Art for the Masses

Photo by Ken HowardAn international hit performed in more than 20 languages, Yasmina Reza's comedy Art—in which the purchase of a white-on-white painting wreaks havoc among three friends—is one of those rare theatrical birds: a sure thing.

It's easy to see why. It's short: 80 minutes. It's funny. It sounds just smart enough to appeal to the intellectually inclined while its story of a friendship on the rocks is easily digestible for the rank and file.

Too bad it's as disappointing and ultimately irrelevant as a presidential debate.

Like the contentious work of modern art at its center, Reza's admittedly entertaining and likable play is a blank canvas that ultimately takes no stand. While letting individual audience members take what they will from a piece could and does work in certain circumstances, Reza's play doesn't lend itself to such discourse. The resolution she provides is too tidy, the conflict too neutered, and the passions of her characters too easily dismissed.

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The play's intellectual deficiencies were evident in last year's Los Angeles premiere. In this current South Coast Repertory production, those flaws are accentuated by director Mark Rucker's lighter-than-air staging. By focusing almost all of his attention on the relationship among the three friends, Rucker makes these characters more sympathetic but renders the play's intellectual freight nearly weightless.

The result is that the main conflict upon which this play is built—art for art's sake or art as enduring testament of humanity's quest for meaning—is compromised in favor of a far more pedestrian story about an endangered friendship. It's an okay-told tale, but it's much less provocative and challenging than an examination of popular culture and artistic concepts and what each of those says about Us.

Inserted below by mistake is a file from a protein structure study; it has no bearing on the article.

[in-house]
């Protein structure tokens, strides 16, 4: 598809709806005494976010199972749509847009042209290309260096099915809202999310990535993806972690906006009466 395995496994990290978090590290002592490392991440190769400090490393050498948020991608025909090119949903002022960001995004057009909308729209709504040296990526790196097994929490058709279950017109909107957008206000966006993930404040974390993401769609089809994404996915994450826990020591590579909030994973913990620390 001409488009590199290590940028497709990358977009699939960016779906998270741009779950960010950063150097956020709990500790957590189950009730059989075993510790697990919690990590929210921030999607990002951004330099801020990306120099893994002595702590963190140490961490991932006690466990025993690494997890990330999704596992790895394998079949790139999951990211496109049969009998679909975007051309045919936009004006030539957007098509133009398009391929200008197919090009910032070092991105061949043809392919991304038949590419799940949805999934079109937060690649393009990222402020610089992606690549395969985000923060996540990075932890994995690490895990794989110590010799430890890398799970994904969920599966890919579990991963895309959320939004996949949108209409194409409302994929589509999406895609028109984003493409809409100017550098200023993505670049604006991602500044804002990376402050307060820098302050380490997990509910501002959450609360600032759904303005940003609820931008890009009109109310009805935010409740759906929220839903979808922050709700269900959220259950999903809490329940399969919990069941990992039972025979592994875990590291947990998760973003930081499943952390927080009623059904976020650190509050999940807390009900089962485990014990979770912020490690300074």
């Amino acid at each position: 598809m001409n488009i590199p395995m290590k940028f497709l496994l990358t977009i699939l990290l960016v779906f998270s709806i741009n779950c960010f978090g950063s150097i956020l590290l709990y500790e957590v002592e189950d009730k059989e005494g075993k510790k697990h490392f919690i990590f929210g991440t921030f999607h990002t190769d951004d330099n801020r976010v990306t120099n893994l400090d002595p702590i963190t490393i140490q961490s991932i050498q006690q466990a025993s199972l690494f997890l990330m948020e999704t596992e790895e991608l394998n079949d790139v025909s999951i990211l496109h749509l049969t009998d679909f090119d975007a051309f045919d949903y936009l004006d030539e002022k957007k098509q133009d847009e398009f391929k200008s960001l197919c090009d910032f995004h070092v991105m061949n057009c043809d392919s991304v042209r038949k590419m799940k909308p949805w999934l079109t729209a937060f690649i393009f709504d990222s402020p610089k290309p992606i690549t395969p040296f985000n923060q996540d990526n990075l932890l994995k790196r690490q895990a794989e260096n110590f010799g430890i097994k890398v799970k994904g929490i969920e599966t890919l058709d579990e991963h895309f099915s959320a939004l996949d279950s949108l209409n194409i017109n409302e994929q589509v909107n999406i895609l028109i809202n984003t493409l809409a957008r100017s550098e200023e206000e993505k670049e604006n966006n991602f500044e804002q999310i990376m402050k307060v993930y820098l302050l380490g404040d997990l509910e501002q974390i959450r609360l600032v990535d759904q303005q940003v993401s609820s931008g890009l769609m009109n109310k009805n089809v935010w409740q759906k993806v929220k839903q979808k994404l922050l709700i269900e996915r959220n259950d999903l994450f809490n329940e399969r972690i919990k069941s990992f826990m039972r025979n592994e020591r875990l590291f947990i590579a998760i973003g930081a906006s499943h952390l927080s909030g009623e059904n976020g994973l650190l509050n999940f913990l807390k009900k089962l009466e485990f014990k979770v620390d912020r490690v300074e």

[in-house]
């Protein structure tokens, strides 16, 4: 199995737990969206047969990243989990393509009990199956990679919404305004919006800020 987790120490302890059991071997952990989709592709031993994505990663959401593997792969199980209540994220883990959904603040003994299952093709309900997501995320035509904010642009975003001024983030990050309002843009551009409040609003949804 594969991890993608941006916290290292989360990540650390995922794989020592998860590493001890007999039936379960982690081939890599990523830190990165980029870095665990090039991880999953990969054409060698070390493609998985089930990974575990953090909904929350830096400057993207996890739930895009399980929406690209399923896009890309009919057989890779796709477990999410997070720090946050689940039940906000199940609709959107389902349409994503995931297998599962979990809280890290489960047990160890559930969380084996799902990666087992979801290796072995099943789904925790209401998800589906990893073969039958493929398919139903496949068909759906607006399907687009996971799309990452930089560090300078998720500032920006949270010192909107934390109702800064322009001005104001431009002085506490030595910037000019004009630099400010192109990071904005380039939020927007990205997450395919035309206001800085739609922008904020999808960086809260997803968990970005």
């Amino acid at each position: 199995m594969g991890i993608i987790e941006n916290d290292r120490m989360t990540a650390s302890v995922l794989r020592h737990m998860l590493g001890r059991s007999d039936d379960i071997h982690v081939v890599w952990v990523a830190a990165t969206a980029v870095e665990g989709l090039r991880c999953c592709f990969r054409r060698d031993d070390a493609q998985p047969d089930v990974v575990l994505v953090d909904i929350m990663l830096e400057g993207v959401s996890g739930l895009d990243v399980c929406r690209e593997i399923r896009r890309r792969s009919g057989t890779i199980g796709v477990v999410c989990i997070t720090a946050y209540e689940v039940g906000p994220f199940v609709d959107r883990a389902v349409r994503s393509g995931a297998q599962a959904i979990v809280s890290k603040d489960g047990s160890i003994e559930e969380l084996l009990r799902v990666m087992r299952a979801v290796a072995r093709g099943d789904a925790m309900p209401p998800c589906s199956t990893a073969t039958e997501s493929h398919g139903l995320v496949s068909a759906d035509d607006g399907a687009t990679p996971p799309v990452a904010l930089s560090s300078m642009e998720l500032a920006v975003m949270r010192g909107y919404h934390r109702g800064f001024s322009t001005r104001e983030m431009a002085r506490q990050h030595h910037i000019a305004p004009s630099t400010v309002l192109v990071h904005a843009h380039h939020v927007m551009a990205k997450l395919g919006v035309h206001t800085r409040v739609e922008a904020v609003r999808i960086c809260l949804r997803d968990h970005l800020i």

Plotwise, Art is very simple. Serge (Stephen Markle), a modern-art enthusiast, buys a white-on-white painting by a fashionable artist for the ungodly sum of 200,000 francs (roughly $30,000). His friend Marc (John de Lancie), who favors more classically inclined representational art, thinks Serge has lost his mind. Marc has long viewed Serge as his apprentice in matters of taste and culture; he decides that Serge's investment in this "white piece of shit" is proof that his once-faithful protg has been duped by the modern-art establishment.

In the middle is Yuan (a sincere and troubled Steven Culp), a nice guy with no artistic taste and no pretense of acquiring it; he just wants to be Serge's and Marc's friend. Instead, he finds himself the punching bag in the verbal battle between his older, more erudite compatriots.

Reza takes a weighty subject like modern art and makes it accessible. Rucker's energetic pacing and his three actors, who seem to approach their roles with tongues firmly in cheek, make things more audience-friendly. But strangely, it's the very accessibility of this production that makes it so disappointing.

Reza does raise the question of whether there is any significance, meaning or value to a painting that is, basically, nothing. By extension, modern art and so many of its tributaries—minimalism, conceptualism, postmodernism and deconstructionism —are called into question. But seldom does her play make us feel that the question is important, and this production further lessens that question's impact. This Art doesn't try to answer whether the emperor's wearing any clothes—and it makes the question seem irrelevant.

Art at South Coast Repertory's Mainstage, 655 Town Center Dr., Costa Mesa, (714) 708-5555. Tues.-Fri., 8 p.m.; Sat., 2:30 & 8 p.m.; Sun., 2:30 & 7:30 p.m. Through Nov. 19. $18-$49.

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